demand do indeed stop at the Hudson River.

The image of Manhattan property owners as a ragtag band of
squeezed, small-time operators is a fucking joke! Even more
ludicrous is William Tucker's reminiscence of the Roaring '20s. I
don't know about Brooklyn, but Manhattan wasn't some weak-assed,
poetry-laden flophouse unless you were rich or a high-class
whore. It was a motherfucking jungle! Hey, Tucker! How did your
great-aunt earn her keep?

-- Plato Rosinke, Manhattan


IN WILLIAM TUCKER'S MISLEADING PIECE on rent control, he spews on
and on about celebrity deals of the century, communism and plain
ol' green-with-envy jealousy, while neglecting to wheel out any
information whatsoever on the following issues:

1. He makes no mention of the enormous number of crimes committed
by landlords who harass tenants and engage in discriminatory
leasing practices. Just go down to housing court and visit some
of the various DHCR agencies for one horror story after another.
All the evidence is there. These are real stories and most do not
involve celebrities, rumor, gossip or envy.

All over this city, landlords illegally increase turnover and
jack up the rates themselves They harass old people, minorities
and people who just want to make a home for themselves, and
either blow the rent up sky high or sell/convert the building.
Their methods are devious, dangerous and illegal.

2. In the early 80s there was a huge real estate co-op/condo
conversion boom in this town,which is why I came here to work.
This reduced the number of available rentals drastically and if
you couldn't afford to buy, too bad. You rented high. But
meanwhile all these selfish calculating landlords, real-estate
dealers, intermediaries and other assorteds got stuck with
apartments they couldn't sell, couldn't rent, etc. This
deregulation-of-rent controll thing is simply their latest, most
pathetic and disgraceful money-making scheme.

What's also left out of Tucker's grossly misleading piece is the
fact that one of the reasons rent-regulated apartments haven't
been on the market is because the landlords illegally warehouse

3. Greedy landlords have screwed new business startups and
commercial ventures so bad they've turned this city into New Gap
City. And now they want to push the so called middle class into
the suburbs, assuming that this -- not homelessness -- will be
the result. Only the very wealthy and the tourists will be left.

4. Last but not least, the jealous, manipulative writer of this
piece constantly compares this city to other cities in America
Let me clue you in: NYC is not America.

-- Name Withheld, Manhattan


MY CONDOLENCES TO YOU ON YOUR decision to hire William Tucker.
With the exception of Alexander Cockburn, every new columnist you
publish seems drearier and more ignorant than the last.

In Tucker's debut column proof of the latter, especially, was
simple to find.

Tucker begins by making the stereotypical Manhattanite's
assumption that the borough and the city are one and the same.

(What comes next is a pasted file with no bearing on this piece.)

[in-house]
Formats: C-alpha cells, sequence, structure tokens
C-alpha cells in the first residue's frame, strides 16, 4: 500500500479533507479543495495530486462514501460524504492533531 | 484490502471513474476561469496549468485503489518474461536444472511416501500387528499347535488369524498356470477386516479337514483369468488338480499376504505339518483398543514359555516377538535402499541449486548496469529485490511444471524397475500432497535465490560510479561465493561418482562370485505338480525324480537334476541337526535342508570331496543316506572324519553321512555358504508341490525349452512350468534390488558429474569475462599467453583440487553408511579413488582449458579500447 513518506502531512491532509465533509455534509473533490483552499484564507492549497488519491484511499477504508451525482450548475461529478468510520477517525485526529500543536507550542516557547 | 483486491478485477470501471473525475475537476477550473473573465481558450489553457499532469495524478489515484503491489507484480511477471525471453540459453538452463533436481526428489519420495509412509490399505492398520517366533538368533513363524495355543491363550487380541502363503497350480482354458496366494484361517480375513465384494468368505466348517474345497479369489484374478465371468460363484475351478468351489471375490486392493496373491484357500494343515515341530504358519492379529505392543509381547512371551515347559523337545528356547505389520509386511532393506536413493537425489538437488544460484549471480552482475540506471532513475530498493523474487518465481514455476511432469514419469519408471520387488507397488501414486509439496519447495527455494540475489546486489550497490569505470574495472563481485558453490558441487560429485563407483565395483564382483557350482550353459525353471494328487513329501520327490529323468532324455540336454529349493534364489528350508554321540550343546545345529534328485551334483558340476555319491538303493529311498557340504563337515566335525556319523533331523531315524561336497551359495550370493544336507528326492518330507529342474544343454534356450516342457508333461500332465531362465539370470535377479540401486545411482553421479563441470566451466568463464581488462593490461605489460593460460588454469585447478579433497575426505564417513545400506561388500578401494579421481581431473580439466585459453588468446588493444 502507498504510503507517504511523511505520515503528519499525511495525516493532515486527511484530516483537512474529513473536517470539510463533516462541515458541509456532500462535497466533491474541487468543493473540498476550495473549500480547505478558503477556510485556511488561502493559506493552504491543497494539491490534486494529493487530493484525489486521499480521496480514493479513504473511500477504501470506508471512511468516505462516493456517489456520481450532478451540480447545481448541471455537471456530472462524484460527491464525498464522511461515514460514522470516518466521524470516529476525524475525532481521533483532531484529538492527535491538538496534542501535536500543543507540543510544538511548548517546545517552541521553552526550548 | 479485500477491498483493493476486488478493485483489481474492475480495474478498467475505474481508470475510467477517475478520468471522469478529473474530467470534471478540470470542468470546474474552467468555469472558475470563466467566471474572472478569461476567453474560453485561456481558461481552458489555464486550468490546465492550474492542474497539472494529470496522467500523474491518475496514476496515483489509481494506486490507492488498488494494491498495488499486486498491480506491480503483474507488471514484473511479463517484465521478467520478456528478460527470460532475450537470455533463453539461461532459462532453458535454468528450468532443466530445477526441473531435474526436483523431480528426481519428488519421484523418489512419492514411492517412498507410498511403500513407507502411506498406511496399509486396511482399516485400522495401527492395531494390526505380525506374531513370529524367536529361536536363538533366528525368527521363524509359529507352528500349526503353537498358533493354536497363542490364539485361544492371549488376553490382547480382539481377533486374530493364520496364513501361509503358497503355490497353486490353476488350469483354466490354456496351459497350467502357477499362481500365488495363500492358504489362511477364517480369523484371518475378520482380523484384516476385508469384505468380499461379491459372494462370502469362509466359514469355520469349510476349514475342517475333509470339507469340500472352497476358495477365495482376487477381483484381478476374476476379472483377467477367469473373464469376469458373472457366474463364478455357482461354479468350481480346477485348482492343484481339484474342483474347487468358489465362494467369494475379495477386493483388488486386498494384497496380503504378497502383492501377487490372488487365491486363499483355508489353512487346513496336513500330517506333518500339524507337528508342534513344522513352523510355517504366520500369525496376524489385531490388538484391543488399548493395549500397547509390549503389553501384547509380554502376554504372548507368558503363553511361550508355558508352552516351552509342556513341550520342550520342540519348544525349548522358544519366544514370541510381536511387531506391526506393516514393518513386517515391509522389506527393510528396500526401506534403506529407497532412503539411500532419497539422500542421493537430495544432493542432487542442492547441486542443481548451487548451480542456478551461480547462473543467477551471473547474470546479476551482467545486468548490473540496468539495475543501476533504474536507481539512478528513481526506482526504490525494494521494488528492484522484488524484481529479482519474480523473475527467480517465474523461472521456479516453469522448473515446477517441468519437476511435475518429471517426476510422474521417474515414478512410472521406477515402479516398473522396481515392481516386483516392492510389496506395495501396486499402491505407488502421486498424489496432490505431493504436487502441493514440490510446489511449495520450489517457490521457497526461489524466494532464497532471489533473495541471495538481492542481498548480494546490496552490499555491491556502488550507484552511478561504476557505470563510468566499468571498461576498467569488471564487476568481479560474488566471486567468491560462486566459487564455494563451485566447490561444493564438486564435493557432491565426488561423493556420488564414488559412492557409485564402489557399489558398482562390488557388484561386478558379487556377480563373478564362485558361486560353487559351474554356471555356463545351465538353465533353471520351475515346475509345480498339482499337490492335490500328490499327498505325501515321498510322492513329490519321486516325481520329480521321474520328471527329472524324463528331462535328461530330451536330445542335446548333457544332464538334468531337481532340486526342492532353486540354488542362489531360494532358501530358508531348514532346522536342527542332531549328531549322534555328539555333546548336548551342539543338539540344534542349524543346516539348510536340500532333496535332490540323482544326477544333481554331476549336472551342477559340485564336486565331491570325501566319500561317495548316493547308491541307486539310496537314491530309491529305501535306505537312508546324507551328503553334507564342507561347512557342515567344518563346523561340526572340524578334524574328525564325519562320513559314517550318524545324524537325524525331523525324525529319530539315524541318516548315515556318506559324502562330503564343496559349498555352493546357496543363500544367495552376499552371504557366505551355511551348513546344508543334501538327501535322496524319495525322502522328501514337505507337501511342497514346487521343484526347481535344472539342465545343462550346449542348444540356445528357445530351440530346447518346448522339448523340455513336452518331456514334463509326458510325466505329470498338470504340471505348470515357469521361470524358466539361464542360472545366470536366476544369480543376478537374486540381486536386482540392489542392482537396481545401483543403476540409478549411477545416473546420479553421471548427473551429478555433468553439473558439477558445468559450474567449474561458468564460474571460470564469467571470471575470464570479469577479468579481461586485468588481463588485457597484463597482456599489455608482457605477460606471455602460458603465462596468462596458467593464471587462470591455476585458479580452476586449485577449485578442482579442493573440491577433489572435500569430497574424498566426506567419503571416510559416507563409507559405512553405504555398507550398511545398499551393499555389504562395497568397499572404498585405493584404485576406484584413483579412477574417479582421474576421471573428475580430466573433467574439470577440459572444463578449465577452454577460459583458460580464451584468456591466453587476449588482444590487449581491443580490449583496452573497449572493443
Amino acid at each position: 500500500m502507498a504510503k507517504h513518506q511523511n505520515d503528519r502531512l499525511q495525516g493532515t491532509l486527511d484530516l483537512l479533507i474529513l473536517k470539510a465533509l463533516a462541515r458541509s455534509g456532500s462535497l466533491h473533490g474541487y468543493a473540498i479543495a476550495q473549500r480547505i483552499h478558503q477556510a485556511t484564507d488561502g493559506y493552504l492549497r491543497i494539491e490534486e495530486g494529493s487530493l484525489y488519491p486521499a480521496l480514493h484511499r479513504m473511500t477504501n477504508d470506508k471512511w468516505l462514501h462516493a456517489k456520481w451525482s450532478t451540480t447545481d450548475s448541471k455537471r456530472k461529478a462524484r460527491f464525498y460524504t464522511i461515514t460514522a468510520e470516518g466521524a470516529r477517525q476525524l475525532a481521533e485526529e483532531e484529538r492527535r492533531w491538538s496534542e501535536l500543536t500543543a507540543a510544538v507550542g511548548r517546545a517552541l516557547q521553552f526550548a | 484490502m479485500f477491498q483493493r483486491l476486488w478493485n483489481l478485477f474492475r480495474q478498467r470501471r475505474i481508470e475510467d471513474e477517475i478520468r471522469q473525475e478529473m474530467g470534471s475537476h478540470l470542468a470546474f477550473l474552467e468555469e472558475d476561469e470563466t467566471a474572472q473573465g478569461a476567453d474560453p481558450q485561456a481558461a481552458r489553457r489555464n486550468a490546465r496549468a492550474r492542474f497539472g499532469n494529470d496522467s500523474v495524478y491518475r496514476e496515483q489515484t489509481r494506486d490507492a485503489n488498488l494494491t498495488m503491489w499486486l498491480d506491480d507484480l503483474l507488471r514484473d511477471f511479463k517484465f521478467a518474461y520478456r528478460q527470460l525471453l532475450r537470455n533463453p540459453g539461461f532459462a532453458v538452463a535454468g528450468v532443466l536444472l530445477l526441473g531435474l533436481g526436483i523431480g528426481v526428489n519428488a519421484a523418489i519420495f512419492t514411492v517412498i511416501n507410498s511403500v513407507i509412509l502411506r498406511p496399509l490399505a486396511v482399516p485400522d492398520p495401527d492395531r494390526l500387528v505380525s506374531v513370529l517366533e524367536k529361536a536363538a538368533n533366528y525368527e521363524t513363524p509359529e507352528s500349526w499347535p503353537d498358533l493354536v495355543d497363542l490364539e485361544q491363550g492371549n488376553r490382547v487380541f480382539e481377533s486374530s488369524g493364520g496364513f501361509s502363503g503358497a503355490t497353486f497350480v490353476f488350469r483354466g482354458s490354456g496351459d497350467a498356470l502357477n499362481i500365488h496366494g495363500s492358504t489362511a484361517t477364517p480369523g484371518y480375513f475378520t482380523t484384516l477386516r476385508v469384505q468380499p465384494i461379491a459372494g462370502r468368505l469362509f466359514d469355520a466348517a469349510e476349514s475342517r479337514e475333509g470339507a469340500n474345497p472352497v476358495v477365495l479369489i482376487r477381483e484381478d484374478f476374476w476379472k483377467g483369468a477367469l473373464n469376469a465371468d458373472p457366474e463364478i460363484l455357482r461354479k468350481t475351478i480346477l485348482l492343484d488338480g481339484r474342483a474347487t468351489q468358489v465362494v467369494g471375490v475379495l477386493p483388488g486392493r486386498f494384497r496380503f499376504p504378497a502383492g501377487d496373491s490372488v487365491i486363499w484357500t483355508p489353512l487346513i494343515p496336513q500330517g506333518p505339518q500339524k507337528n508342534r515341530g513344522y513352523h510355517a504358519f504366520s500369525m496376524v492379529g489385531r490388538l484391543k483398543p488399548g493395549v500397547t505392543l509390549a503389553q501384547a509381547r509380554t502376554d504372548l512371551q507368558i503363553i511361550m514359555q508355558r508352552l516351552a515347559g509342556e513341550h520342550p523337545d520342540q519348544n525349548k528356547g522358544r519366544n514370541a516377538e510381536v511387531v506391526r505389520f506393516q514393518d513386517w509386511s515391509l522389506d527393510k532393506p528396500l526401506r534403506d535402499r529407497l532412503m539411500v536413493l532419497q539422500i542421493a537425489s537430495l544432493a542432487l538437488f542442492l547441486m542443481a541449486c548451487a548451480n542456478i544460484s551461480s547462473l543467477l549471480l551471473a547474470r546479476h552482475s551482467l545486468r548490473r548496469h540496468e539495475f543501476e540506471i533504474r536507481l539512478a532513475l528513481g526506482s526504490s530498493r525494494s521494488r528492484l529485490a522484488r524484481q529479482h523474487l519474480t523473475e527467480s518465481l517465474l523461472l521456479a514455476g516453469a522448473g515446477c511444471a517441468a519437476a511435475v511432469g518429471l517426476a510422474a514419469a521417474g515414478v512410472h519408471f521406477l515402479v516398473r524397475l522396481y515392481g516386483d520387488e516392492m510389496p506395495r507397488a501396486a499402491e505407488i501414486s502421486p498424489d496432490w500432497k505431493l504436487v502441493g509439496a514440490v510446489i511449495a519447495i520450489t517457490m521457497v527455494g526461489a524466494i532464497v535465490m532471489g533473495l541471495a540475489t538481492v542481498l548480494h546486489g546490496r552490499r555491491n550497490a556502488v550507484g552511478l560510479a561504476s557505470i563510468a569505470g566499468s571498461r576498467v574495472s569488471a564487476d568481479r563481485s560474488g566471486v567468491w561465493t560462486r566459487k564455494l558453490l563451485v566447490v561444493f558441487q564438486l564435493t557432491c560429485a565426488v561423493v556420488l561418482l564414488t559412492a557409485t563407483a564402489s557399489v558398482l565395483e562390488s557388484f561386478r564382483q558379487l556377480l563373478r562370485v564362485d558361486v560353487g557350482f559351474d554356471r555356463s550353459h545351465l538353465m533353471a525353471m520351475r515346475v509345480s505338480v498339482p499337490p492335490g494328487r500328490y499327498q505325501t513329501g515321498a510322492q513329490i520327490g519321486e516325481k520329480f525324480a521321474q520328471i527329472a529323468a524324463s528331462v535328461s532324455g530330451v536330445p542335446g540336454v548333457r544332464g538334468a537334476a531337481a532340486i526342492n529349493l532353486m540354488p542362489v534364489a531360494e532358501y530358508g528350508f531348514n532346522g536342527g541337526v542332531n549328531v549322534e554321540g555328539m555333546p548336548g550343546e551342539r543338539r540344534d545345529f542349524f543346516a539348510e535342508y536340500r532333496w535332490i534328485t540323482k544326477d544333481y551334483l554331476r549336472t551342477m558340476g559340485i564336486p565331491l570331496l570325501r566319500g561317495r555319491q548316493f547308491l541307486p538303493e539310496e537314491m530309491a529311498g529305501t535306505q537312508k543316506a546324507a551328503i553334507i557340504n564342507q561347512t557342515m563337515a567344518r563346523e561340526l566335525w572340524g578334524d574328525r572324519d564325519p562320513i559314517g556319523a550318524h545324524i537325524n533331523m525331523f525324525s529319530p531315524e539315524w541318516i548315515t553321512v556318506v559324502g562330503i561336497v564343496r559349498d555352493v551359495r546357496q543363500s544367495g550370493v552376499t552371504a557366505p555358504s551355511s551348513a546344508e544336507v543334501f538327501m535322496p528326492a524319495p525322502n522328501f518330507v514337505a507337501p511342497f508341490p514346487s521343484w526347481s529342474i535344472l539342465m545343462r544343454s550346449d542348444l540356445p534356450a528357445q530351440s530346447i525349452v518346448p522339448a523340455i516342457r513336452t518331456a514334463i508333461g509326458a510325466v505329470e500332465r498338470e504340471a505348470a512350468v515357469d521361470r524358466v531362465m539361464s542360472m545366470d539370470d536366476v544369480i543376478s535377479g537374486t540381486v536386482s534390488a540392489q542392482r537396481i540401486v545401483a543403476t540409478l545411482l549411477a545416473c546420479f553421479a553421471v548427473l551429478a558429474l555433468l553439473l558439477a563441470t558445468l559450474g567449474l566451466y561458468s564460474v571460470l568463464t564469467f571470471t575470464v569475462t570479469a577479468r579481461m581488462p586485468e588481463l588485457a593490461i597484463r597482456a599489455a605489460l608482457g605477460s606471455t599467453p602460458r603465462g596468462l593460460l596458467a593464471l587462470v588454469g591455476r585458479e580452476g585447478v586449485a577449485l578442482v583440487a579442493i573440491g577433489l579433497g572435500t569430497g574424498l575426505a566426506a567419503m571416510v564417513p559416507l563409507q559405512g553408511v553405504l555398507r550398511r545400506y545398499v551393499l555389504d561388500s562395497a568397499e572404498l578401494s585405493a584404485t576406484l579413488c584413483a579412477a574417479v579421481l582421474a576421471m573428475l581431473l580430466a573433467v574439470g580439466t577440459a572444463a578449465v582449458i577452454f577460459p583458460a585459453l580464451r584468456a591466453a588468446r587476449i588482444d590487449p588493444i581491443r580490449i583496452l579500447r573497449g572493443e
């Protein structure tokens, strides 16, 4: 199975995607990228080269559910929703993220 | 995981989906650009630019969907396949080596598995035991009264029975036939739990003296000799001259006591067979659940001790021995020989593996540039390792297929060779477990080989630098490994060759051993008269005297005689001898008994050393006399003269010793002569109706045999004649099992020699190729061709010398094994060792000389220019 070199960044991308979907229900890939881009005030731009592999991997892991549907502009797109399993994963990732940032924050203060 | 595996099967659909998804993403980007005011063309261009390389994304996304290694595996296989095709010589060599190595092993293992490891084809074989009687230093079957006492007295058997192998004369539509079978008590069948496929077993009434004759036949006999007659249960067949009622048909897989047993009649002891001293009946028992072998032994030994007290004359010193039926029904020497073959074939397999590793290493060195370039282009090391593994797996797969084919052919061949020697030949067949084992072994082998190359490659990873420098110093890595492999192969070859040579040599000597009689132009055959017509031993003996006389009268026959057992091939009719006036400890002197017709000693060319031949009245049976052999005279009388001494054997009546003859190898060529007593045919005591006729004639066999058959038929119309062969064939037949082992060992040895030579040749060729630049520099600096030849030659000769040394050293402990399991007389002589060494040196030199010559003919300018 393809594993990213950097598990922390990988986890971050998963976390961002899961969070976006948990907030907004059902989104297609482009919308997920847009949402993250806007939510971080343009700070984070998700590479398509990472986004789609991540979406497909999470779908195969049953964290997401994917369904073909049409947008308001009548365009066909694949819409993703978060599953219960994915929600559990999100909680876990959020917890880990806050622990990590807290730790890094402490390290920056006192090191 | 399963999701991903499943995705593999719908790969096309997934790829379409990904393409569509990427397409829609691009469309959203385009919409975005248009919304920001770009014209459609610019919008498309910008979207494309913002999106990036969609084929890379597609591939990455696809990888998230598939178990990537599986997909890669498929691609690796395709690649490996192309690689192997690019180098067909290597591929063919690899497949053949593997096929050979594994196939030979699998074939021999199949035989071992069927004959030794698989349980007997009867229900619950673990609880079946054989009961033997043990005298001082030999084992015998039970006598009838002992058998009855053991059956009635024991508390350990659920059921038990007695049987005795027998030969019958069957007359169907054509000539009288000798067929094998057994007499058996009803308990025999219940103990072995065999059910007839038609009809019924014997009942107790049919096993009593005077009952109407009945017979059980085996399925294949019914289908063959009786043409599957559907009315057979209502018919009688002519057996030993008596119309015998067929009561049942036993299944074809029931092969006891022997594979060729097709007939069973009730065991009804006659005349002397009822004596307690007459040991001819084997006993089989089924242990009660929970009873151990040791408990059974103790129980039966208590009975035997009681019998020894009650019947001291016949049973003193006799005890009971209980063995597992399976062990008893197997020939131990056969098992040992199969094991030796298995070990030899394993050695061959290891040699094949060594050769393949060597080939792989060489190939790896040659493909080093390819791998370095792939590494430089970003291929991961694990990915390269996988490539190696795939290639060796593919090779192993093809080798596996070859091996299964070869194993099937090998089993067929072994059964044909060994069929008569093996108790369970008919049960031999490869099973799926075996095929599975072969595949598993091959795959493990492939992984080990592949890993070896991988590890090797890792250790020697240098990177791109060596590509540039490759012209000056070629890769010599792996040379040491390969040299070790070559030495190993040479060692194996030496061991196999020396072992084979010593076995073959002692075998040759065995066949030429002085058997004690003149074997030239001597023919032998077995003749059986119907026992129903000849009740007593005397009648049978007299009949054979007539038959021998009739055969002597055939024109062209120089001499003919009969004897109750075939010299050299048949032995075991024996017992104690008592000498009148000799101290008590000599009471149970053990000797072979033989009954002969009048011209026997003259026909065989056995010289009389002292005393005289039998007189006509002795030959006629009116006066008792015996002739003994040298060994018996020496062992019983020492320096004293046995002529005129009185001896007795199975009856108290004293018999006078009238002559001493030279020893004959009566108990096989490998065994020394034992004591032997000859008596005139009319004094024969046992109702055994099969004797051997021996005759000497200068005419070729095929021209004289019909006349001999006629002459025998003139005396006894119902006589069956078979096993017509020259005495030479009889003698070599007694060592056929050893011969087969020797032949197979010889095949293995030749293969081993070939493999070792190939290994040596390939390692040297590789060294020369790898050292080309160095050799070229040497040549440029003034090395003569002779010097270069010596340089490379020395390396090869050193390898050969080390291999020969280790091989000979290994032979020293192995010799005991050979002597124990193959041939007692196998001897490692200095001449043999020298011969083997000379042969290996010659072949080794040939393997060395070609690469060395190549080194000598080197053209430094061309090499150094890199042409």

Anyone moving to New York can find perfectly fine quarters for
half his cited figures of $1000 for a studio and $1500 for a one-
bedroom, in any number of pleasant outer-borough neighborhoods.
But so many of them try to squeeze themselves into Manhatan -- or
rather, certain parts of Manhattan -- thus  creating a local
scarcity that has nothing to do with rent control.

Also, the relatively low construction rate for new apartments
(assuming his figures are correct) has little, if anything, to do
with the low vacancy rate. This city's population has declined
from a high of nearly eight million to a figure much closer to
seven. The vacancy rate in our rental market has much more to do
with the siphoning off of existing housing units. While some no
doubt have crumbled, more have fallen into the inept hands of the
Department of Housing Preservation and Development for nonpayment
of taxes. The "sweat equity" program that would have allowed
people of moderate means to buy these HPD apartments and do their
own renovation was starved of funds and people who try that on
their own are reviled and arrested as squatters. Meanwhile, HPD
can't even seem to funnel these potential riches into the hands
of politically connected slumlords, which is the least (and in
many cases, the most) one can expect of municipal government
these days.

Many other units have been turned into coops, or are being held
off the market in anticipation of coop conversion. Tucker doesn't
mention changes in the supply of owner-occupied housing (a common
omission in coverage of the rent-control wars), so it's
impossible to tell how many of these apartments are still housing
New Yorkers.

As for his figures on the median rents of various classes of
tenants, it's questionable that the median is a more useful
figure than the average, which show the incomes of rent-
stabilized tenants to be lower than those in uncontrolled
apartments. At any rate, those figures are skewed downward by the
fact that most slum apartments were decontrolled under the
Rockefeller vacancy decontrol laws because the poor tend to move
more often than the middle class. The "market rate" for such
apartments is set by the state, which determines the housing
allowances for welfare recipients. In the totally free market,
rents are insanely high.

It's interesting that Tucker gets his figures from landlords"
groups, (which, of course, are completely objective and
reliable), yet ignores other studies proffered by the same
organizations claiming that landlords in controlled apartments
need substantially higher rents to cover their costs. The repeal
of rent control would have no effect on those costs; in fact, if
they did bring about an increase in the housing stock, that in
turn would increase the demand for goods and services used by
landlords, which would drive those costs up further.

I write, by the way, as a decidedly nonwealthy, heavily indebted
copy editor who would be forced to leave the city if rent
controls were repealed, and there are many thousands more just
like me. Am I a worse citizen than the person who would rent my
current digs at twice what I'm paying? Or, to put it another way,
is a person's worth measured by income? To ask the question is to
insult and demean our common humanity. But that's what you
libertanans are all about.

-- Marc Desmond, Brooklyn